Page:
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Adv Skin Wound Care. 2016 Jan;29(1):12-19.

Outcomes of Radiation Injuries Using Hyperbaric Oxygen Therapy: An Observational Cohort Study.

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  • 1Jeffrey A. Niezgoda, MD, FACHM, MAPWCA, CHWS, is President, American College of Hyperbaric Medicine; President/Chief Medical Officer, WebCME; President/Chief Medical Officer, AZH; and Industry Consultant for Hyperbaric and Wound Care, Milwaukee, Wisconsin. Thomas E. Serena, MD, FACS, FACHM, MAPWCA, is Founder/Chief Executive Officer/Medical Director, SerenaGroup, Cambridge, Massachusetts; President, American Professional Wound Care Association; and Vice President, American College of Hyperbaric Medicine. Marissa J. Carter, PhD, MAPWCA, is President, Strategic Solutions, Inc, Cody, Wyoming. Drs Niezgoda and Serena have disclosed that the American College of Hyperbaric Medicine has received funding from the Eric P. Kindwall, MD, Foundation. Dr Carter has disclosed that her company is remunerated for participation in review activities such as data monitoring boards, statistical analysis, and end point committees, and received payment for writing or reviewing the manuscript; and she is a consultant to the SerenaGroup.



The late effects of radiation therapy following the treatment of cancer are a well-known consequence. Evidence increasingly supports the use of hyperbaric oxygen (HBO) as an adjunctive treatment in a variety of radiation injuries.


To present the findings of a new registry of radiation injuries that was developed to evaluate the outcomes and treatment parameters of HBO treatment (HBOT) when applied to patients experiencing the late effects of radiation therapy.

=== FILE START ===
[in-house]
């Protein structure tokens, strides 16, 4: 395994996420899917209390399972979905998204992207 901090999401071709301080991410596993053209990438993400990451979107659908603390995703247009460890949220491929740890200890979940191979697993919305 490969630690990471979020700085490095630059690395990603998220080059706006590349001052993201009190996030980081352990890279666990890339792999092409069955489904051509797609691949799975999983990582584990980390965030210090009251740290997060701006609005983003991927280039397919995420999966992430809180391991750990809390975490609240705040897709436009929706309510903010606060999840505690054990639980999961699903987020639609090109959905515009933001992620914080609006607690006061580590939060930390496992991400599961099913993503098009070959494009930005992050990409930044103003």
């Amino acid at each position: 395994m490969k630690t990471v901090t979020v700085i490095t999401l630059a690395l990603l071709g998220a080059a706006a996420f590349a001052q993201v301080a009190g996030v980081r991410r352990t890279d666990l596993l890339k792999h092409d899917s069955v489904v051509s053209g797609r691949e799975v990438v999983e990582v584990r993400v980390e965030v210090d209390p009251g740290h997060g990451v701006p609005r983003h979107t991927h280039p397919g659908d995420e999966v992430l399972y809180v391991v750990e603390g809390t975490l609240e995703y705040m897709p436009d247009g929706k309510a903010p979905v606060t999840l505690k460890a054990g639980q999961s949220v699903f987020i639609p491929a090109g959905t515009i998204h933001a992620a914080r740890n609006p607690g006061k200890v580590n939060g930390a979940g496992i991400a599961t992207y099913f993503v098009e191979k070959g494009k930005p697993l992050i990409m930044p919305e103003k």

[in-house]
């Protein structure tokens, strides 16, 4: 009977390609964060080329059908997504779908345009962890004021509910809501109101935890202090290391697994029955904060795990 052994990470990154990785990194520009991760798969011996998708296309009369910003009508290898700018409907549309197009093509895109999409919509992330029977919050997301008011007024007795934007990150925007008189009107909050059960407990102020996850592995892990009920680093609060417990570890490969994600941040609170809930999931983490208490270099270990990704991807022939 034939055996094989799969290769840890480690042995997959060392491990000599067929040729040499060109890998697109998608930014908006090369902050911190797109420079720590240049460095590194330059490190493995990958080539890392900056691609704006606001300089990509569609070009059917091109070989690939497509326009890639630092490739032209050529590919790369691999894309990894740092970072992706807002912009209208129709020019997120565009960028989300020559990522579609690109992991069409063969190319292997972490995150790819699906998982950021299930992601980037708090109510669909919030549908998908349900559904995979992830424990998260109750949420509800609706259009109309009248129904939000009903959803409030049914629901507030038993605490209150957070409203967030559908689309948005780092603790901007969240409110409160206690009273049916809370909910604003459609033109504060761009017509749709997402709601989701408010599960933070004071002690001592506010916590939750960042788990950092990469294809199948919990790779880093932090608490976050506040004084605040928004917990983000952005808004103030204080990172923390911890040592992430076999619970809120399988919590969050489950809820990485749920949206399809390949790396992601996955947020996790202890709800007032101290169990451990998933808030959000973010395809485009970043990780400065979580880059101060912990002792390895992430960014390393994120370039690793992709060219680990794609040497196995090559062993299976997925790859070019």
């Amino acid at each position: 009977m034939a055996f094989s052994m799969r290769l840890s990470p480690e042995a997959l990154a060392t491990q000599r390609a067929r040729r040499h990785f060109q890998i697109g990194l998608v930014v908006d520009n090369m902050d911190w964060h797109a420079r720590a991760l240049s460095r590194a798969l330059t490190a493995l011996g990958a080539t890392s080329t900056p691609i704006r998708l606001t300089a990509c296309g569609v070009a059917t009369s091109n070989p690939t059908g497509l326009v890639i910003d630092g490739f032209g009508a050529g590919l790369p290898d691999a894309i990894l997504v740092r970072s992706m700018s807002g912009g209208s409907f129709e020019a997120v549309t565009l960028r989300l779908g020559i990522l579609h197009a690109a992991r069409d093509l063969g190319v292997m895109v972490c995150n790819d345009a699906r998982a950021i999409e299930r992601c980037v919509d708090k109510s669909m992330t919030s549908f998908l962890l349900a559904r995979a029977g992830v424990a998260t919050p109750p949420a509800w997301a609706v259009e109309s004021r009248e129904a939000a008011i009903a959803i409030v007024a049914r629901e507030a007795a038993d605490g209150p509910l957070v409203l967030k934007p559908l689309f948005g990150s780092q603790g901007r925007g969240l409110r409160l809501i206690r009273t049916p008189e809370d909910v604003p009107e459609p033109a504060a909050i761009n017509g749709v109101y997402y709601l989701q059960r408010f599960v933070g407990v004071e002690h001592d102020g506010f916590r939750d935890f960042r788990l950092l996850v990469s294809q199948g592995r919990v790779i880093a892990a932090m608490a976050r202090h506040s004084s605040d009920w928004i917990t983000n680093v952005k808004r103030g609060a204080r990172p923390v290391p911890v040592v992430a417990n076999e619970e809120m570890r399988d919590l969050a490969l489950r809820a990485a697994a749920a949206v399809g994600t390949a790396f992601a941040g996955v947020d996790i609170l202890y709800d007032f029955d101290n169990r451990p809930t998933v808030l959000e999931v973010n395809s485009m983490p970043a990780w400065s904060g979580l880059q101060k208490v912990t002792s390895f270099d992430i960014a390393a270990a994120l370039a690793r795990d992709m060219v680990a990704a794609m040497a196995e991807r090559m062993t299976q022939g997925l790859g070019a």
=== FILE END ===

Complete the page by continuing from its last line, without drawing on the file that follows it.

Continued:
Observational cohort.


Hyperbaric oxygen clinical treatment facilities in the United States.


A total of 2538 patients with radiation-induced injuries.


Injury type, patient age, gender, diabetes, end-stage renal disease, collagen vascular disease, coronary artery disease/peripheral vascular disease, on anticoagulant medication, on systemic steroid medication, patient is current smoker, patient abuses alcohol, symptoms reported, duration of symptoms, symptom progression prior to HBOT, transfusion units, HBOT time, HBOT count, HBO chamber pressure, HBO time in chamber, and patient outcomes.


A total of 2538 patient entries with 10 types of radiation injuries were analyzed. The 5 most common injuries were osteoradionecrosis (33.4%), dermal soft tissue radionecrosis (27.5%), radiation cystitis (18.6%), radiation proctitis (9.2%), and laryngeal radionecrosis (4.8%). Clinical outcomes following HBOT were positive with symptoms that improved or resolved varying from 76.7% to 92.6%, depending on injury type. Overall, although the mean symptom improvement score between some groups is statistically significant, the differences are probably not clinically meaningful. Patients with osteoradionecrosis had the highest mean symptom improvement score (3.24) compared with a mean of 3.04 for laryngeal radionecrosis.


Limited data were available on patient comorbidities and symptom severity.


Outcomes from a large patient registry of radiation-induced injuries support the continued therapeutic use of HBOT for radiation injuries.

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